Almost 15 percent of Seward’s year-round population lives behind the security doors and barbed wire at Spring Creek Correctional Center. Fully four hundred of Seward’s 2,700 residents are prisoners, many serving sentences for violent crimes.
Of those men, a number have adopted a new outlook that rejects both the violence of their past and what they call a purely punitive philosophy of punishment that for a long time shaped the character of Alaska’s only maximum security prison.
On Monday night, the two worlds on either side of the prison walls converged for a town hall meeting hosted by the Spring Creek Restorative Justice Initiative (RJI), an inmate group dedicated to the alternative outlook on corrections and spearheaded by Warden Bill Lapinskas.
Lapinskas has embarked on a drastic overhaul of Spring Creek, permitting a wide range of activities – from yoga and woodworking, to dog training and endurance running – while also toning down the use of solitary confinement and other punitive measures.
Thirty-five inmates joined around 25 visitors for a roundtable discussion on crime and punishment, justice and corrections. Liberty Miller, a volunteer at the prison, served as the evening’s emcee.
The Restorative Justice Initiative draws on a theory of crime and society that rejects retribution as the main aim of criminal justice. A pamphlet distributed at the open house said that “restorative justice seeks not only to restore and heal victims, but also restore the offender as a contributing member of his or her community” by “addressing the human causes and consequences of criminal behavior.”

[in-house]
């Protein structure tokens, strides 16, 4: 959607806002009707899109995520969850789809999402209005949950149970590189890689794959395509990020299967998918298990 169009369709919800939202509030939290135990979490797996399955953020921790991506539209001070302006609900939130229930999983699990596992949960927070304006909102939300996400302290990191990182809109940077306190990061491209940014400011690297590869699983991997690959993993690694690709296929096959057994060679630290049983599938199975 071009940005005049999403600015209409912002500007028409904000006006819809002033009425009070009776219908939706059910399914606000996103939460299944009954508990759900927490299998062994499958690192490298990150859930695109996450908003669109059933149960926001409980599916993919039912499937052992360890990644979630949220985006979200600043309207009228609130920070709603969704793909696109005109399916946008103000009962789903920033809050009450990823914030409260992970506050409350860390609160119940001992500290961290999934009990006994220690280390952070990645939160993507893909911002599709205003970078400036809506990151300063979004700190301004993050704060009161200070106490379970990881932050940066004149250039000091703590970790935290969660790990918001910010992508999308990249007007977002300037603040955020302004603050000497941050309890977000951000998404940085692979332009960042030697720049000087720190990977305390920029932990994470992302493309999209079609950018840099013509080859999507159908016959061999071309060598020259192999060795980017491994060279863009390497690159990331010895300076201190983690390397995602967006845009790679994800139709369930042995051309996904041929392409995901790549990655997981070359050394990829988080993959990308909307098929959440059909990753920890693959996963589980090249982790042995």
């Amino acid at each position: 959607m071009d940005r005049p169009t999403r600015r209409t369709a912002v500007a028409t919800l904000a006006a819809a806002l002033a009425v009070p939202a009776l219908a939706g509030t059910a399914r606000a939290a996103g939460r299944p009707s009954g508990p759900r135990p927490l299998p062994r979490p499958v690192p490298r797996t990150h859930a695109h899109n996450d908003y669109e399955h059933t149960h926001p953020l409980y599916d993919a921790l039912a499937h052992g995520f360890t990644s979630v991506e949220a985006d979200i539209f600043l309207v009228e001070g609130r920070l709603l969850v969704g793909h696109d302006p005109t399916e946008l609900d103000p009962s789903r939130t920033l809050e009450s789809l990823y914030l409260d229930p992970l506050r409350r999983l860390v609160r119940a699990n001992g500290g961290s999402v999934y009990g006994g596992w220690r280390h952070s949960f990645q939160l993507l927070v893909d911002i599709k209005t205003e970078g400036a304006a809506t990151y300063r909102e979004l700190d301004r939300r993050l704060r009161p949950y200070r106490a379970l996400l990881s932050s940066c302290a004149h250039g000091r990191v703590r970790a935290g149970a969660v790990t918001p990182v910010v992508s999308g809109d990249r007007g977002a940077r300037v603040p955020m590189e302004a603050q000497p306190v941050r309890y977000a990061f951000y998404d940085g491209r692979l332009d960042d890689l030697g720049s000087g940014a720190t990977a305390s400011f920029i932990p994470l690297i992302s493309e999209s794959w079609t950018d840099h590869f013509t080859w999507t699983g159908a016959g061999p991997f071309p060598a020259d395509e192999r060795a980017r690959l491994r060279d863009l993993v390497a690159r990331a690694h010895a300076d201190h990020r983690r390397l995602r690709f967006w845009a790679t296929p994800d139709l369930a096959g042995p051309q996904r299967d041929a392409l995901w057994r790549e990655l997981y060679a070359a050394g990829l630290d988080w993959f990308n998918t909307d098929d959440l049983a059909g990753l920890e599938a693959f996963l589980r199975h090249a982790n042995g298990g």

The inmates who attended Monday night’s open house were a mixture of RJI members and others, Lapinskas said, and many spoke up about the transformation wrought in their own lives by the transformation at Spring Creek.
Some emphasized the fact that prisoners eventually return to civilian life – but often lack the skills and support to adapt to that life and end up back in prison.
Nicholas Showers-Glover, 33, is serving a lengthy sentence for murder. Showers-Glovers described his crime as “20 seconds of a bad decision” for which he took responsibility. But he also takes responsibility for his attitude now and his impact on the men around him.
“In that long sentence, I’ve got two choices,” he said. “I can get super bitter and take every guy that comes in here and I can make him super bitter and send him out to terrorize your community. Or I can try to make him a better man than I was.”
Some floated ideas about how to prevent crime by intervening in the lives of young people growing up in circumstances similar to their own.
Keane Crawford, 38, a participant in the running group and a standing seminar on morals and ethics, suggested teaching ethics to students as early as possible. Crawford was convicted of murder in a 2008 shooting in Anchorage.
Many inmates lauded Lapinskas, who sat quietly taking in the stories of the men under his charge and the questions of visitors. Lapinskas served as a correctional officer at Spring Creek for two decades before taking over as warden and spoke up only at the very end of the meeting.
“For twenty years our motto was, ‘Everybody went home safe and all the keys are accounted for,’” Lapinskas said. “That’s not good enough.”